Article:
Why does Bradbury manipulate language with selected verbs and figures of speech in the following paragraph?“The dark porch air in the late afternoon was full of needle flashes, like a movement...

Why does Bradbury manipulate language with selected verbs and figures of speech in the following paragraph?

“The dark porch air in the late afternoon was full of needle flashes, like a movement of gathered silver insects in the light. The three women’s mouths twitched over their work. Their bodies lay back and then imperceptibly forward, so that the rocking chairs tilted and murmured. Each woman looked to her own hands, as if quite suddenly she had found her heart beating there.”

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mwestwood | College Teacher | (Level 3) Distinguished Educator

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This opening paragraph of the short story, "Embroidery," sets the symbolic posture of the women who so assiduously embroider; like the thread, their mouths "twitched," or moved like the jerk of the needle; their figures "lay" back and forward just as the thread enters the material and comes back out. This motion of the women makes the rocking chairs in which they sit "tilted," and the chair creates a sound that is like a "murmur" in imitation of the ladies' pulling of the needles and the beating of their hearts. In a double entendre, the women "look" to their hands--they see them, yet they depend, or "look to" them for an act that can support them during the forthcoming crisis. They perceive their hands working as the heart does; the act of sewing is sustaining them as they brace themselves for a nuclear blast. Their unthinking control of the silver needles is expressed in a simile as this motion is compared to the gathering of silver insects in a light. Like the insects, too, the women will perish in this light. Further, the rocking chairs are personified as having "murmured" and the hands seem to have a "heart beating" in them.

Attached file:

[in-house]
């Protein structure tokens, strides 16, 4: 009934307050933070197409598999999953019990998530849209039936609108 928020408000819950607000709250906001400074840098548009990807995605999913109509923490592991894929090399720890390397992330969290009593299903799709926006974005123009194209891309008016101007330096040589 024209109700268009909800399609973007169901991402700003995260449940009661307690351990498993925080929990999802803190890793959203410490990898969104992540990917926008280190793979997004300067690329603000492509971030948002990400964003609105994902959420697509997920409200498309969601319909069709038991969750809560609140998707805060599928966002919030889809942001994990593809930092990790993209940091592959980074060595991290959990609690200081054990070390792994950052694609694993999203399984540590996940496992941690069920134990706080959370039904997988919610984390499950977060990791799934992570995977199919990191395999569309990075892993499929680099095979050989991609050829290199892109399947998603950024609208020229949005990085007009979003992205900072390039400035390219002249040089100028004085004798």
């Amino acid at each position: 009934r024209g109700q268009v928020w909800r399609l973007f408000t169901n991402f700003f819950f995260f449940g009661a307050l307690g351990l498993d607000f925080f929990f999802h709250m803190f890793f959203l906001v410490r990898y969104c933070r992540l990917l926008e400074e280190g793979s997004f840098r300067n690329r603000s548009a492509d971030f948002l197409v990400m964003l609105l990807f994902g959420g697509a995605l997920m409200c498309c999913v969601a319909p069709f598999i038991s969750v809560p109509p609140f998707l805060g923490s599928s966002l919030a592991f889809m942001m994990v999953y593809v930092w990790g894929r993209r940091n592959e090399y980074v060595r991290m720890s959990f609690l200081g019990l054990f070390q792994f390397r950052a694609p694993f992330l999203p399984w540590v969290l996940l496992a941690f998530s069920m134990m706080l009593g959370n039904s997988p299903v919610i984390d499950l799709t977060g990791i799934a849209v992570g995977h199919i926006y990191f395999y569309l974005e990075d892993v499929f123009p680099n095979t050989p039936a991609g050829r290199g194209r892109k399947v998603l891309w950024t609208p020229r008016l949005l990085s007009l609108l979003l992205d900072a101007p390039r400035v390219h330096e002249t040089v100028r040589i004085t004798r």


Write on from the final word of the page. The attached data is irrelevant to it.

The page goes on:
The tight unity of the spirit with the body is connoted in this opening paragraph.  The women are tense, but they release their tension as they embroider, a repetitious "rocking" motion that may serve to calm them.  As the story progresses, the reader arrives at a comprehension of the comparison of the women's bodies to their embroidery: both initiate a movement and tilting of life that can easily be obliterated by man's folly. When, for instance, the one woman makes a sewing error, she removes the man's face from her pattern, so, too, can the embroiderers watch their own bodies be erased by the shocking light of the nuclear attack upon them.

 

 

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